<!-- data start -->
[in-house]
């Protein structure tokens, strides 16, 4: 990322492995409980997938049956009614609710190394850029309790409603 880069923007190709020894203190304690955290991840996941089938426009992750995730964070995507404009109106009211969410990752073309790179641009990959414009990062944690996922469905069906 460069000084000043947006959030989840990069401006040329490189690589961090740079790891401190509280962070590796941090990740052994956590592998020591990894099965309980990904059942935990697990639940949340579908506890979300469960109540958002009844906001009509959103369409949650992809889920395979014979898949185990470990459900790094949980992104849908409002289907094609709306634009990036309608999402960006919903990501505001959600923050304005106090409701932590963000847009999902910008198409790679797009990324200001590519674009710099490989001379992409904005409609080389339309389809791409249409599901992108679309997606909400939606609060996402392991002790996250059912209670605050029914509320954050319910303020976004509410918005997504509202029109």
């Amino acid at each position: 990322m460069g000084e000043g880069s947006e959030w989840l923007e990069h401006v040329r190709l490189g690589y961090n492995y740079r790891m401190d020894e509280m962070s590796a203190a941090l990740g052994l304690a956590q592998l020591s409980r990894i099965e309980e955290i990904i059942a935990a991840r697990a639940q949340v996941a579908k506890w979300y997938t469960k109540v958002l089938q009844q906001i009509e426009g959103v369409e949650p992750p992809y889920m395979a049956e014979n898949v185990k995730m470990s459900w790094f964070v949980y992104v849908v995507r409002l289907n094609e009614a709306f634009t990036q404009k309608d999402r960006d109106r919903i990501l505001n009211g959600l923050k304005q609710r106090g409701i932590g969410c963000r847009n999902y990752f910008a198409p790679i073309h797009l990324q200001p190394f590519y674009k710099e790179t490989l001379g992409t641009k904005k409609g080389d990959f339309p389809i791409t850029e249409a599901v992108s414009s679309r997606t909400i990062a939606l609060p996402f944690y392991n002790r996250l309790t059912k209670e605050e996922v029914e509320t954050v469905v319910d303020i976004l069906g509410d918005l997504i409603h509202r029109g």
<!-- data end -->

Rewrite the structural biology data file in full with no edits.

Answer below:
[in-house]
């Protein structure tokens, strides 16, 4: 990322492995409980997938049956009614609710190394850029309790409603 880069923007190709020894203190304690955290991840996941089938426009992750995730964070995507404009109106009211969410990752073309790179641009990959414009990062944690996922469905069906 460069000084000043947006959030989840990069401006040329490189690589961090740079790891401190509280962070590796941090990740052994956590592998020591990894099965309980990904059942935990697990639940949340579908506890979300469960109540958002009844906001009509959103369409949650992809889920395979014979898949185990470990459900790094949980992104849908409002289907094609709306634009990036309608999402960006919903990501505001959600923050304005106090409701932590963000847009999902910008198409790679797009990324200001590519674009710099490989001379992409904005409609080389339309389809791409249409599901992108679309997606909400939606609060996402392991002790996250059912209670605050029914509320954050319910303020976004509410918005997504509202029109």
């Amino acid at each position: 990322m460069g000084e000043g880069s947006e959030w989840l923007e990069h401006v040329r190709l490189g690589y961090n492995y740079r790891m401190d020894e509280m962070s590796a203190a941090l990740g052994l304690a956590q592998l020591s409980r990894i099965e309980e955290i990904i059942a935990a991840r697990a639940q949340v996941a579908k506890w979300y997938t469960k109540v958002l089938q009844q906001i009509e426009g959103v369409e949650p992750p992809y889920m395979a049956e014979n898949v185990k995730m470990s459900w790094f964070v949980y992104v849908v995507r409002l289907n094609e009614a709306f634009t990036q404009k309608d999402r960006d109106r919903i990501l505001n009211g959600l923050k304005q609710r106090g409701i932590g969410c963000r847009n999902y990752f910008a198409p790679i073309h797009l990324q200001p190394f590519y674009k710099e790179t490989l001379g992409t641009k904005k409609g080389d990959f339309p389809i791409t850029e249409a599901v992108s414009s679309r997606t909400i990062a939606l609060p996402f944690y392991n002790r996250l309790t059912k209670e605050e996922v029914e509320t954050v469905v319910d303020i976004l069906g509410d918005l997504i409603h509202r029109g």